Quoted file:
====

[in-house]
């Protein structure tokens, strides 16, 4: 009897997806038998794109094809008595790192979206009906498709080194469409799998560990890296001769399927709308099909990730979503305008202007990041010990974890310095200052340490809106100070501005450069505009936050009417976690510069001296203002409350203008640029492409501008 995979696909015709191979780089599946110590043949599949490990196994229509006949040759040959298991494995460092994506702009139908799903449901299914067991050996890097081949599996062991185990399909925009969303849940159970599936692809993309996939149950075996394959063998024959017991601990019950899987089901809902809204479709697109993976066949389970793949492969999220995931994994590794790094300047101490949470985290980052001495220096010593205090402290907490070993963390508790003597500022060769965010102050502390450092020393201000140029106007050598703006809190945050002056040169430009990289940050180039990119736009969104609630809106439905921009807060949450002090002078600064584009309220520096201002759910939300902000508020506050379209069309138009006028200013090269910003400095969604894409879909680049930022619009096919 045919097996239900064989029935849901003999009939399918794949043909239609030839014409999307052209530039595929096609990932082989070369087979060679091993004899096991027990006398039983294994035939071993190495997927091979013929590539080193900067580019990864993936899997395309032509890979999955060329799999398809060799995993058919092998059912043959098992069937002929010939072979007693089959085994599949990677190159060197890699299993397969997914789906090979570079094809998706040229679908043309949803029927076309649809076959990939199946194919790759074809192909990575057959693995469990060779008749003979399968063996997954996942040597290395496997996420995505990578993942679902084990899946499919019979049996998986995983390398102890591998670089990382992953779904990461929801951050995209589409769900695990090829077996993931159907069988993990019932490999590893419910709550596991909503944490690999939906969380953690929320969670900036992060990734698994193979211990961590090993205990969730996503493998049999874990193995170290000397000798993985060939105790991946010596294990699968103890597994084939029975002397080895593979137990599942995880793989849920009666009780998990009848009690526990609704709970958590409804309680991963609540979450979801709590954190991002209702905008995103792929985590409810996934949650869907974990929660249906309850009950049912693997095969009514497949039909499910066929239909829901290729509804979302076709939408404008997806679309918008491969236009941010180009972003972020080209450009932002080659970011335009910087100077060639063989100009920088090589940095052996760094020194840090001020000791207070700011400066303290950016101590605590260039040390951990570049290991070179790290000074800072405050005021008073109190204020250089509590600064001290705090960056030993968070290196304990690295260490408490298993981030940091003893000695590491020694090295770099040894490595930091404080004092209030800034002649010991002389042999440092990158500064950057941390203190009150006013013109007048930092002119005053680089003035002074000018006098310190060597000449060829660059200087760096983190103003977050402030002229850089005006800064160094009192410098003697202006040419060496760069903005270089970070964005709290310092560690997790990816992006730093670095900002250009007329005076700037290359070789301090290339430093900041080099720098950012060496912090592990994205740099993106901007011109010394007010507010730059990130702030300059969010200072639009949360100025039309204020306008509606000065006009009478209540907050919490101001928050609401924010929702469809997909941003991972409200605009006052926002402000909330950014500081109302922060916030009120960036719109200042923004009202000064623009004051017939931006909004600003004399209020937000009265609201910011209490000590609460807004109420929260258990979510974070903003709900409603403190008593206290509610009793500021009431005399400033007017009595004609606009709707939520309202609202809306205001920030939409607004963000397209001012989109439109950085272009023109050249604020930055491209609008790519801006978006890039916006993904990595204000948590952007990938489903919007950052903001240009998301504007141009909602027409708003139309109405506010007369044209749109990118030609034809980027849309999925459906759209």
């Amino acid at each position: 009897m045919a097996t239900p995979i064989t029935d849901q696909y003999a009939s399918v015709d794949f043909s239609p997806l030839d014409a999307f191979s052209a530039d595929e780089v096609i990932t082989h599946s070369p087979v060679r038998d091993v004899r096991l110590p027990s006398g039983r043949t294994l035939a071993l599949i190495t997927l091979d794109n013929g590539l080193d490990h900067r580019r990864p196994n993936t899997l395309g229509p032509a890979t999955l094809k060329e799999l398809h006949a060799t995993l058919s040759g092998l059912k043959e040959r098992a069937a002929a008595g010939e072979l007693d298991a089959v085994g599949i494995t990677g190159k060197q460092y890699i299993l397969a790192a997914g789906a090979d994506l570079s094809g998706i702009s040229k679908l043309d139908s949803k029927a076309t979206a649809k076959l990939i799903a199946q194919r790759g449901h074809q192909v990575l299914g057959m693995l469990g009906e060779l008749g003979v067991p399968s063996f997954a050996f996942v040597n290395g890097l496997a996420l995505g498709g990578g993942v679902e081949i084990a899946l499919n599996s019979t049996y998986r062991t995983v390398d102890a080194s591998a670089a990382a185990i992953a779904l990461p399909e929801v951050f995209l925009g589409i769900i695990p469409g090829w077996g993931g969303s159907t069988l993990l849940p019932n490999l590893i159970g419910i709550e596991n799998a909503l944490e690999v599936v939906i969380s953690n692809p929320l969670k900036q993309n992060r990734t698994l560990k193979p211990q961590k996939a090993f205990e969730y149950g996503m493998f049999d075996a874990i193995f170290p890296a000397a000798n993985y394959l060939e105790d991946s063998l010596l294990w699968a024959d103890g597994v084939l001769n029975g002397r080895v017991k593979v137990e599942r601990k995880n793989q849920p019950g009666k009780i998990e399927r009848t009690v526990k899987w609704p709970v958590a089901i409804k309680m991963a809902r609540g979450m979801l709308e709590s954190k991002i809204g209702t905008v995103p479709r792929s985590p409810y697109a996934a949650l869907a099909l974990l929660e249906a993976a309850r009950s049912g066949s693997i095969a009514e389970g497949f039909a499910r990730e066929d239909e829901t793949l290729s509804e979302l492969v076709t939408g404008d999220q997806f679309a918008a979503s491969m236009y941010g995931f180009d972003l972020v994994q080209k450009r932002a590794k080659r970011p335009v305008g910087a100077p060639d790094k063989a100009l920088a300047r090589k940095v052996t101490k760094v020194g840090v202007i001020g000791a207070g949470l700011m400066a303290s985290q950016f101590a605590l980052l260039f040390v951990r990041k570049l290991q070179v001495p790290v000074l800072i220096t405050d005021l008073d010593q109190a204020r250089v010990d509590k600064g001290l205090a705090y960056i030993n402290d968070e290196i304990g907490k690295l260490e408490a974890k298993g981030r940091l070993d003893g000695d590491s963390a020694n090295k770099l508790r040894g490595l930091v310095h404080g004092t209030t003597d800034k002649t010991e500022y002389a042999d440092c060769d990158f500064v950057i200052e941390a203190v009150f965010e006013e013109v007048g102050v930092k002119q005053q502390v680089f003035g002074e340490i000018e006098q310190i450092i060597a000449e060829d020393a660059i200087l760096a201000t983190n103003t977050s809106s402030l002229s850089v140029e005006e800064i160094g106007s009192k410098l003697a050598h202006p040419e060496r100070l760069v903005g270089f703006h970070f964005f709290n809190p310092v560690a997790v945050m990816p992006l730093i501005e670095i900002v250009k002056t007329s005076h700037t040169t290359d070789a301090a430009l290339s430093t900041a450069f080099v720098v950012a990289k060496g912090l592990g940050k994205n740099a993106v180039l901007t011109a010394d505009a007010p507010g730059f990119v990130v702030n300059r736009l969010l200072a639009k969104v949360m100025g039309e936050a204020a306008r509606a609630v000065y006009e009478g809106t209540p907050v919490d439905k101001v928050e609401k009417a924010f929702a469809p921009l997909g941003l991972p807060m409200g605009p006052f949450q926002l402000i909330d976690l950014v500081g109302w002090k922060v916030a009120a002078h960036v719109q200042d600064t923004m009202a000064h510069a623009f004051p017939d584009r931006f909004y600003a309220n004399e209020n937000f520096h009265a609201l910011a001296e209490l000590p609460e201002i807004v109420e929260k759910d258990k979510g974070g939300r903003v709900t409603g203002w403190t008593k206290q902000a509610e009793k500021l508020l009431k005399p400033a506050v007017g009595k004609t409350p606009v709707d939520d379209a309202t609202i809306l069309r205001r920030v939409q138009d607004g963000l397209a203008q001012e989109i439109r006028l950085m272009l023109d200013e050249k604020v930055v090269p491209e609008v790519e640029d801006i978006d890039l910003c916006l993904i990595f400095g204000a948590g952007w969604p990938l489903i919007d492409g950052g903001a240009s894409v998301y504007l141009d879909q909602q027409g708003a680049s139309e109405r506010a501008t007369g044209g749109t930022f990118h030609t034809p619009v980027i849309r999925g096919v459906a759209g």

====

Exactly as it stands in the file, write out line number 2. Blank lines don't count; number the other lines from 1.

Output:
């Protein structure tokens, strides 16, 4: 009897997806038998794109094809008595790192979206009906498709080194469409799998560990890296001769399927709308099909990730979503305008202007990041010990974890310095200052340490809106100070501005450069505009936050009417976690510069001296203002409350203008640029492409501008 995979696909015709191979780089599946110590043949599949490990196994229509006949040759040959298991494995460092994506702009139908799903449901299914067991050996890097081949599996062991185990399909925009969303849940159970599936692809993309996939149950075996394959063998024959017991601990019950899987089901809902809204479709697109993976066949389970793949492969999220995931994994590794790094300047101490949470985290980052001495220096010593205090402290907490070993963390508790003597500022060769965010102050502390450092020393201000140029106007050598703006809190945050002056040169430009990289940050180039990119736009969104609630809106439905921009807060949450002090002078600064584009309220520096201002759910939300902000508020506050379209069309138009006028200013090269910003400095969604894409879909680049930022619009096919 045919097996239900064989029935849901003999009939399918794949043909239609030839014409999307052209530039595929096609990932082989070369087979060679091993004899096991027990006398039983294994035939071993190495997927091979013929590539080193900067580019990864993936899997395309032509890979999955060329799999398809060799995993058919092998059912043959098992069937002929010939072979007693089959085994599949990677190159060197890699299993397969997914789906090979570079094809998706040229679908043309949803029927076309649809076959990939199946194919790759074809192909990575057959693995469990060779008749003979399968063996997954996942040597290395496997996420995505990578993942679902084990899946499919019979049996998986995983390398102890591998670089990382992953779904990461929801951050995209589409769900695990090829077996993931159907069988993990019932490999590893419910709550596991909503944490690999939906969380953690929320969670900036992060990734698994193979211990961590090993205990969730996503493998049999874990193995170290000397000798993985060939105790991946010596294990699968103890597994084939029975002397080895593979137990599942995880793989849920009666009780998990009848009690526990609704709970958590409804309680991963609540979450979801709590954190991002209702905008995103792929985590409810996934949650869907974990929660249906309850009950049912693997095969009514497949039909499910066929239909829901290729509804979302076709939408404008997806679309918008491969236009941010180009972003972020080209450009932002080659970011335009910087100077060639063989100009920088090589940095052996760094020194840090001020000791207070700011400066303290950016101590605590260039040390951990570049290991070179790290000074800072405050005021008073109190204020250089509590600064001290705090960056030993968070290196304990690295260490408490298993981030940091003893000695590491020694090295770099040894490595930091404080004092209030800034002649010991002389042999440092990158500064950057941390203190009150006013013109007048930092002119005053680089003035002074000018006098310190060597000449060829660059200087760096983190103003977050402030002229850089005006800064160094009192410098003697202006040419060496760069903005270089970070964005709290310092560690997790990816992006730093670095900002250009007329005076700037290359070789301090290339430093900041080099720098950012060496912090592990994205740099993106901007011109010394007010507010730059990130702030300059969010200072639009949360100025039309204020306008509606000065006009009478209540907050919490101001928050609401924010929702469809997909941003991972409200605009006052926002402000909330950014500081109302922060916030009120960036719109200042923004009202000064623009004051017939931006909004600003004399209020937000009265609201910011209490000590609460807004109420929260258990979510974070903003709900409603403190008593206290509610009793500021009431005399400033007017009595004609606009709707939520309202609202809306205001920030939409607004963000397209001012989109439109950085272009023109050249604020930055491209609008790519801006978006890039916006993904990595204000948590952007990938489903919007950052903001240009998301504007141009909602027409708003139309109405506010007369044209749109990118030609034809980027849309999925459906759209």